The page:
One of the most illuminating explanations of how cultural norms and social relations impact economic transactions comes from the work of the economic sociologist, Mark S. Granovetter. Granovetter’s research on how behaviour and institutions are affected by social relations has tended to tread a middle ground between the under-socialized accounts of economists and the over-socialized accounts of sociologists. In a widely cited 1985 research paper , Granovetter posited that social relations and trust played a significant role in economic decision-making, which under-socialized narratives of rational choice under perfect information ignore.
In the real world, information is imperfect and the transactions between buyers and sellers are dependent as much on their rational interests as on their respective histories. Trust in economic interaction is based not on abstract faith in market-determined prices but on specific knowledge about those whom we are dealing with, Granovetter argued.
At the same time, Granovetter warned against viewing social or cultural influences as mechanical deterministic forces rather than as inputs that guide the actions of members of a community, class or profession. The accounts of both early sociologists and new institutional economists fall into that trap of over-socialization, wrote Granovetter.
“Social influence here is an external force that, like the deists’ God, sets things in motion and has no further effects—a force that insinuates itself into the minds and bodies of individuals (as in the movie Invasion of the Body Snatchers), altering their way of making decisions,” wrote Granovetter. “… More sophisticated (and thus less over-socialized) analyses of culture make it clear that culture is not a once-for-all influence but an ongoing process, continuously constructed and reconstructed during interaction. It not only shapes its members, but is also shaped by them.”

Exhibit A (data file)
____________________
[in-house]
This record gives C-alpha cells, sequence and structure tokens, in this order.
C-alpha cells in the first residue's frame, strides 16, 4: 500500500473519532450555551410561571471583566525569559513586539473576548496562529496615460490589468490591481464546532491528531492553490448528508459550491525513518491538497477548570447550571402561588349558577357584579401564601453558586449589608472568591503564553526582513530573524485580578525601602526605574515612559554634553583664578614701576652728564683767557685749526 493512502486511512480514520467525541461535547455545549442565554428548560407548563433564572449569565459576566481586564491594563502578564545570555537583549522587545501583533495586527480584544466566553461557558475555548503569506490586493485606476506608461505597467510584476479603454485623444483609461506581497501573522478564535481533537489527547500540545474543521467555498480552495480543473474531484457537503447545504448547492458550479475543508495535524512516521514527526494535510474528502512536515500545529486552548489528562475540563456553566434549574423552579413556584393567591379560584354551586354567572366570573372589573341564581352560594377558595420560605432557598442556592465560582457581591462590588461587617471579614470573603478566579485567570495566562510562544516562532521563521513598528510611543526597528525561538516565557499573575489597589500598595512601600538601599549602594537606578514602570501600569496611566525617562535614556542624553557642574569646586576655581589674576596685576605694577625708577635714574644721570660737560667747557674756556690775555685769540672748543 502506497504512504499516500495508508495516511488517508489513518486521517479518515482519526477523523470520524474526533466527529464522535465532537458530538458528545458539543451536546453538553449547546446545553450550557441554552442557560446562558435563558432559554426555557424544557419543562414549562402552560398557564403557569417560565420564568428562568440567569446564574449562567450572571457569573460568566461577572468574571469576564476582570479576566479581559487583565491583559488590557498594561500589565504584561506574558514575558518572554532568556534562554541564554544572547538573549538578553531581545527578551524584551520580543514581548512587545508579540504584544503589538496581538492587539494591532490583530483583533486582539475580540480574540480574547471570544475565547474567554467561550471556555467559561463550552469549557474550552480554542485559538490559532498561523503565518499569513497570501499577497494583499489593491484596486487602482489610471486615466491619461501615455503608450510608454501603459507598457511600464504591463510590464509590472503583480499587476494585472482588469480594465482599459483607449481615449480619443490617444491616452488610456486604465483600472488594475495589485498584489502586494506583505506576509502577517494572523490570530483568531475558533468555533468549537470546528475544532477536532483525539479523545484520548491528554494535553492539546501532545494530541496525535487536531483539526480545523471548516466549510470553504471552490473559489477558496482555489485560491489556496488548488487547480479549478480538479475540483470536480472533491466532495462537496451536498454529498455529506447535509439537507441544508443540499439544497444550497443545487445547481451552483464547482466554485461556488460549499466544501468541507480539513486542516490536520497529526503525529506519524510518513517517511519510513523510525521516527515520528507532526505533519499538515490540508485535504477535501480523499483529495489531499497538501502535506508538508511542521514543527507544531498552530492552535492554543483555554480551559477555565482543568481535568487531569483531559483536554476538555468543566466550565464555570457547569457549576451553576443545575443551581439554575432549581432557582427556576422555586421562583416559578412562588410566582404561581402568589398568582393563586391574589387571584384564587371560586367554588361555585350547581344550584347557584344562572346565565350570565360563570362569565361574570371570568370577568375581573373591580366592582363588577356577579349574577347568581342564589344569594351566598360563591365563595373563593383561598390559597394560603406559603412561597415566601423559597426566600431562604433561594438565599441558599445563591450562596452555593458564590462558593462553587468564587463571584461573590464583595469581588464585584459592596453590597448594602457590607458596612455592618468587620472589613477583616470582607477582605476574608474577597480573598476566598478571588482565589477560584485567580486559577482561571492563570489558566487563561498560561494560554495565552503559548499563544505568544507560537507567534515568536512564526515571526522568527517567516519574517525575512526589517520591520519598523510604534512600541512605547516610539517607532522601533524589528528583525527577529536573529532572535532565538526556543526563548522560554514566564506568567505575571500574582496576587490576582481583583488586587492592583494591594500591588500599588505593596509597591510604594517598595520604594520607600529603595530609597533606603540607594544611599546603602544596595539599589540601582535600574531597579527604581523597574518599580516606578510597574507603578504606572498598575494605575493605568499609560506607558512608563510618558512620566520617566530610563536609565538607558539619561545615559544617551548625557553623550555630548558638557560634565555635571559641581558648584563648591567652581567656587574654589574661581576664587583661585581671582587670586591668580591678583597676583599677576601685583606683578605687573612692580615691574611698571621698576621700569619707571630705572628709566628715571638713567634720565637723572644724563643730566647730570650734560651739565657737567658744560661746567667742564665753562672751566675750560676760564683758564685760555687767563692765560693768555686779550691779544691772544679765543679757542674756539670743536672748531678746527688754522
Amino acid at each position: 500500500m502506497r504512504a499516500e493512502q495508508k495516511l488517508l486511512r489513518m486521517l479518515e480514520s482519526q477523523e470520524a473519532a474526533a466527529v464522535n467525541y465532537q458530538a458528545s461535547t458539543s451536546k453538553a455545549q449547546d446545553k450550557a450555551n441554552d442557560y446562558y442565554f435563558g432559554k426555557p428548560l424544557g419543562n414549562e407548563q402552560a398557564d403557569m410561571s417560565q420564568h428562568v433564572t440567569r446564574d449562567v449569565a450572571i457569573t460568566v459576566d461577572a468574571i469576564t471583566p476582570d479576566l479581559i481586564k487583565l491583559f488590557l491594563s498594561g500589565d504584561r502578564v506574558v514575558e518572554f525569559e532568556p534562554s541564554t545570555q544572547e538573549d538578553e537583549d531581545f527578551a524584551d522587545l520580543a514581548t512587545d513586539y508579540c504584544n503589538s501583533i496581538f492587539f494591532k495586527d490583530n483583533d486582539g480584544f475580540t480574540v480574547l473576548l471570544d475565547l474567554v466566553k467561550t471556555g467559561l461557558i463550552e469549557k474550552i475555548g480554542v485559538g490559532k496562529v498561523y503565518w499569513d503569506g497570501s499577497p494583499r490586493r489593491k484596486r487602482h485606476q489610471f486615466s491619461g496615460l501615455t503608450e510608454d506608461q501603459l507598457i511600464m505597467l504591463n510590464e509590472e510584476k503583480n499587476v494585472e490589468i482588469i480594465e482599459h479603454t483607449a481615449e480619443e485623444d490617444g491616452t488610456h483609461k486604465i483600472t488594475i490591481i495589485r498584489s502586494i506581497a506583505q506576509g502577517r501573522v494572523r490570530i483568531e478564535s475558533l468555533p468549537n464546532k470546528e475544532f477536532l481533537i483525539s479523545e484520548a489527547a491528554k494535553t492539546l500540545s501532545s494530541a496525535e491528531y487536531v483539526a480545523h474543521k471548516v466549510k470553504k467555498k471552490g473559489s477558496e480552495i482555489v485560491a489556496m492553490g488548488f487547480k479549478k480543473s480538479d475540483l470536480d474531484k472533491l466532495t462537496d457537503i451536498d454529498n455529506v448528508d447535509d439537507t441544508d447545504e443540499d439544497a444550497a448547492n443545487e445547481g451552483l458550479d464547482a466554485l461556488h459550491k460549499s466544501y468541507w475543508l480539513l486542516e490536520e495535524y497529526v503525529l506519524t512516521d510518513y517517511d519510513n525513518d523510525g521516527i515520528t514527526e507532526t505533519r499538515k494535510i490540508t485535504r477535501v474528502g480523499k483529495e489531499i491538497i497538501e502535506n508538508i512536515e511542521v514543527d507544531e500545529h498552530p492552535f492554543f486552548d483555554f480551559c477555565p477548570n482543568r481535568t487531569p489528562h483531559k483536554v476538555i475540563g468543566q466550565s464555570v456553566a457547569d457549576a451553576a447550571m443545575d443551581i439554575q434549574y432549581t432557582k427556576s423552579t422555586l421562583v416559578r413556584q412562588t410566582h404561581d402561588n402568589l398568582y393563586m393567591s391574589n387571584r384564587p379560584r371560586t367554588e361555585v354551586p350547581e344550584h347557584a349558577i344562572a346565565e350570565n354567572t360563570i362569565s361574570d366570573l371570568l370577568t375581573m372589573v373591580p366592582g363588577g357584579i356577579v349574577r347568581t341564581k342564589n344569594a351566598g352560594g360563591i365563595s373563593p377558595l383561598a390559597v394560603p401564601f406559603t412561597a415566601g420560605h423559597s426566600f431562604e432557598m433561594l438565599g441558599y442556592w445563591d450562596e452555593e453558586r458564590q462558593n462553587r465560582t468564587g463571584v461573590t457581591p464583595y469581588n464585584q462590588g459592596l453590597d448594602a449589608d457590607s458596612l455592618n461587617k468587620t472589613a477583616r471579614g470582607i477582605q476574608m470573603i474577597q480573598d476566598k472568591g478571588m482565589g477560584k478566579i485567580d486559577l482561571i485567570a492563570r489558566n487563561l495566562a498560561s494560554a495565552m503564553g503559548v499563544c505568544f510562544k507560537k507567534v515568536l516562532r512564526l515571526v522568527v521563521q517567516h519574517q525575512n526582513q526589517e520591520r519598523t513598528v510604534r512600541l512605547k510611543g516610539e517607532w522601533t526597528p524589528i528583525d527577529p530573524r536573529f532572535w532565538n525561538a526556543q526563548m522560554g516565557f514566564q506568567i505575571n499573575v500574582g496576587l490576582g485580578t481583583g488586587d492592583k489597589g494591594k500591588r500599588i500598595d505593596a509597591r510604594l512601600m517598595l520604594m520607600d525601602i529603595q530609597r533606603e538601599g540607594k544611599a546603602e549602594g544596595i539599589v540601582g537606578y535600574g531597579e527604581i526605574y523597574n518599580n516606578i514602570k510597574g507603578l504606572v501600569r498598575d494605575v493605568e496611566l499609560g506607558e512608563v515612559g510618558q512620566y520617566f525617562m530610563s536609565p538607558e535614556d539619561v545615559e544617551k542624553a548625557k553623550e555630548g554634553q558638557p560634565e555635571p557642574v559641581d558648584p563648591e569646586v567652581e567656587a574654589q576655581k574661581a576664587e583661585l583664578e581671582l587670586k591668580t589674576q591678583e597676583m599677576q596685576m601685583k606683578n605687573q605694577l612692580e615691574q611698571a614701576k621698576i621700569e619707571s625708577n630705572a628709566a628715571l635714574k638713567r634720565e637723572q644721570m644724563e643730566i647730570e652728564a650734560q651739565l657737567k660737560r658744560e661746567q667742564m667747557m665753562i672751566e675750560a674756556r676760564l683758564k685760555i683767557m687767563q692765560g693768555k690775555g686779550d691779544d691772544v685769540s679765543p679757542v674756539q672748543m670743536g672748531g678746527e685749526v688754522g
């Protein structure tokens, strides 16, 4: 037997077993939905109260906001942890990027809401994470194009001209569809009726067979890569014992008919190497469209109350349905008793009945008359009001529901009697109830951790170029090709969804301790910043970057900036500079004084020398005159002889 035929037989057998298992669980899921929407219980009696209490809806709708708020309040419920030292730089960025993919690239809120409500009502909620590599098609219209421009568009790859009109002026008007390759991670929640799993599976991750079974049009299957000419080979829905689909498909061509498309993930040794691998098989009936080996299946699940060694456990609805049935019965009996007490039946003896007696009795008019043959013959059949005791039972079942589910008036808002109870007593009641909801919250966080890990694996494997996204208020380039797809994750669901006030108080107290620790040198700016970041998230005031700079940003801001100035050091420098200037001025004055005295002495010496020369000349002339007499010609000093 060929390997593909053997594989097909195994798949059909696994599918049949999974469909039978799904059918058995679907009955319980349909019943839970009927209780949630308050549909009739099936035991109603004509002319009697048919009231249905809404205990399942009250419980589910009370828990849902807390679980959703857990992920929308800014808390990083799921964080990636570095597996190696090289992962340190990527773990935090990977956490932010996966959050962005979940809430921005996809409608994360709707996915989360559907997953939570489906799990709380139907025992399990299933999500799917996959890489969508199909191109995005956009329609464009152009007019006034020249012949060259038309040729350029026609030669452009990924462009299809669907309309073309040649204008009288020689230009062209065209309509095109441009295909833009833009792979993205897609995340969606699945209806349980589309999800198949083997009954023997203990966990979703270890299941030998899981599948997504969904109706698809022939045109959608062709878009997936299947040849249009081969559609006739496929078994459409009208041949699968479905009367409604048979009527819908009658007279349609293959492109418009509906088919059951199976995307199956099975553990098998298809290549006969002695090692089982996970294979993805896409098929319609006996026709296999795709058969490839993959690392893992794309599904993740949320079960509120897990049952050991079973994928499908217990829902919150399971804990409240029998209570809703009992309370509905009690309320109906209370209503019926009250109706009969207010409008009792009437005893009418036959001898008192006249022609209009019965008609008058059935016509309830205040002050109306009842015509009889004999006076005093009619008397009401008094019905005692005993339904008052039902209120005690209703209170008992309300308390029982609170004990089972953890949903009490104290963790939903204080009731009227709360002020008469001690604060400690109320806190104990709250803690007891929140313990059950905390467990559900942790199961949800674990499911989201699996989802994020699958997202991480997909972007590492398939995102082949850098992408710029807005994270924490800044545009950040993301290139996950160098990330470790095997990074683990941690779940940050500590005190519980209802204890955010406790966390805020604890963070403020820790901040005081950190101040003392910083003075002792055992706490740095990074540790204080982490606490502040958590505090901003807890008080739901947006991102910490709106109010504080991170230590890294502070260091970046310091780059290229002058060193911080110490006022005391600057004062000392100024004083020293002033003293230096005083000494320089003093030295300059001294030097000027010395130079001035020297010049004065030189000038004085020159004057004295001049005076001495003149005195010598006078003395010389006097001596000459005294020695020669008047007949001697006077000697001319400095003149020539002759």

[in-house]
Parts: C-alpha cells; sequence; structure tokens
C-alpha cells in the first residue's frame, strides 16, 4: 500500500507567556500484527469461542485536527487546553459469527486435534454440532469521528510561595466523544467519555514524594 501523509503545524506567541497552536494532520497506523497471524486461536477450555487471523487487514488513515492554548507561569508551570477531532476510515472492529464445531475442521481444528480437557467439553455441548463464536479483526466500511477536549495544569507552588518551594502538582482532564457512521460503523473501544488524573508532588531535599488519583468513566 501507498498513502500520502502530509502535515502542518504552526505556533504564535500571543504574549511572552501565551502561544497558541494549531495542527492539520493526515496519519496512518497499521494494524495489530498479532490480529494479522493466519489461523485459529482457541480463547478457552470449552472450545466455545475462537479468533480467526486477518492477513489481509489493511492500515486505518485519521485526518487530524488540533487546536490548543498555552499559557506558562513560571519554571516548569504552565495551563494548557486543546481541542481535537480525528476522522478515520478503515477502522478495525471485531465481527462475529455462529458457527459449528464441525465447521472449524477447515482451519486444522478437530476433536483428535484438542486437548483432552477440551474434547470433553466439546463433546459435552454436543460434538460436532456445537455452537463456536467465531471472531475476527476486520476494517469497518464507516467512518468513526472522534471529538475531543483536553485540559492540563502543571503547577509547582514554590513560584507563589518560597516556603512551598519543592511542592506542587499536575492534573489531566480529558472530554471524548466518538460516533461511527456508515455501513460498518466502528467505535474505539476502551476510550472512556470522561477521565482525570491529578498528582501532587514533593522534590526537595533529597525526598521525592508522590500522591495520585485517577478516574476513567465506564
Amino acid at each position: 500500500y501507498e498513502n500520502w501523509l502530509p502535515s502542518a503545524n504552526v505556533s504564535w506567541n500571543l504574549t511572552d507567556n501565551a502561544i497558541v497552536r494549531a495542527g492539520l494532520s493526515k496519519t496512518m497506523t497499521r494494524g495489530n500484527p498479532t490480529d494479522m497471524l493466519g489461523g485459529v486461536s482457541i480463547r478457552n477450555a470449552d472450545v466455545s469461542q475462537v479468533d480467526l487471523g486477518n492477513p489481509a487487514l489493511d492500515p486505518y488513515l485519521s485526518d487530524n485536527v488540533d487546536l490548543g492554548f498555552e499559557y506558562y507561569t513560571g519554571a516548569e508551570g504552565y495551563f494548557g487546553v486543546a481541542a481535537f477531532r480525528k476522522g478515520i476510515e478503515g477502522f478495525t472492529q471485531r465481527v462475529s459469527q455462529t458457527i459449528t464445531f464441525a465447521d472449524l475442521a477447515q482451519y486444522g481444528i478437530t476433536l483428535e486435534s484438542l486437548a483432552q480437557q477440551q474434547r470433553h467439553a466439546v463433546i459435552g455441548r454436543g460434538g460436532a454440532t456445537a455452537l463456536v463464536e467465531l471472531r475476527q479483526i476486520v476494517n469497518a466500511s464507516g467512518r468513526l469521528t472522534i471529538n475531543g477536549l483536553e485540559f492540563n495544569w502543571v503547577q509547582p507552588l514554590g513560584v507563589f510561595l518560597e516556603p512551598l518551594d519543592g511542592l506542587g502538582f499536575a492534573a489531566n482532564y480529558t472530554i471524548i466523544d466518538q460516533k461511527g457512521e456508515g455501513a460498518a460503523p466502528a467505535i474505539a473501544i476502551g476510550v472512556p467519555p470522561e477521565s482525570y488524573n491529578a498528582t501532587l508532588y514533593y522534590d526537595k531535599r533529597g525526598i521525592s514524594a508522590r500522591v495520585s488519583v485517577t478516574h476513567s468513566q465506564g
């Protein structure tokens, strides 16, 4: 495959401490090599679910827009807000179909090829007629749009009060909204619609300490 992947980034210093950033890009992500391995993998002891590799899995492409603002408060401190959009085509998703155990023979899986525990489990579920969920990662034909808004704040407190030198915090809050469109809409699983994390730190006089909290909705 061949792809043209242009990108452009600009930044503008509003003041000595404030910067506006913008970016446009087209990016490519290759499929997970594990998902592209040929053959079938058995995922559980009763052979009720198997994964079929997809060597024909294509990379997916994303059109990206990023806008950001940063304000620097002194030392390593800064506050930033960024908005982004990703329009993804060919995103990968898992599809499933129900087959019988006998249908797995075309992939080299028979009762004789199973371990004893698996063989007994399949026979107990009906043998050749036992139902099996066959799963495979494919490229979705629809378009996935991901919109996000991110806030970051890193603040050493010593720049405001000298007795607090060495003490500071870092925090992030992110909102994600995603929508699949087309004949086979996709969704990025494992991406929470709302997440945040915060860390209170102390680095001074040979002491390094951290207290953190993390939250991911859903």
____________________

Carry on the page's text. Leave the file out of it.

Nowhere else do cultural mores and inter-personal relations matter as much as in the world of finance. After all, financial firms offer very little variety when it comes to products: a loan is a loan, whether it is offered by Citibank or State Bank of India. Culture then comes to the aid of brand differentiation.
Culture also seems to play an important role in determining the demand for financial products. In an analysis of intra-country differences in Italy, Guiso, Sapienza and Zingales show that in areas with high levels of mutual trust or high social capital, households are more likely to use cheques, invest less in cash and more in stock, have higher access to institutional credit and make less use of informal credit. It is culture that explains why even the wealthiest of individuals in countries characterized by low trust invest so little in financial markets, they argue.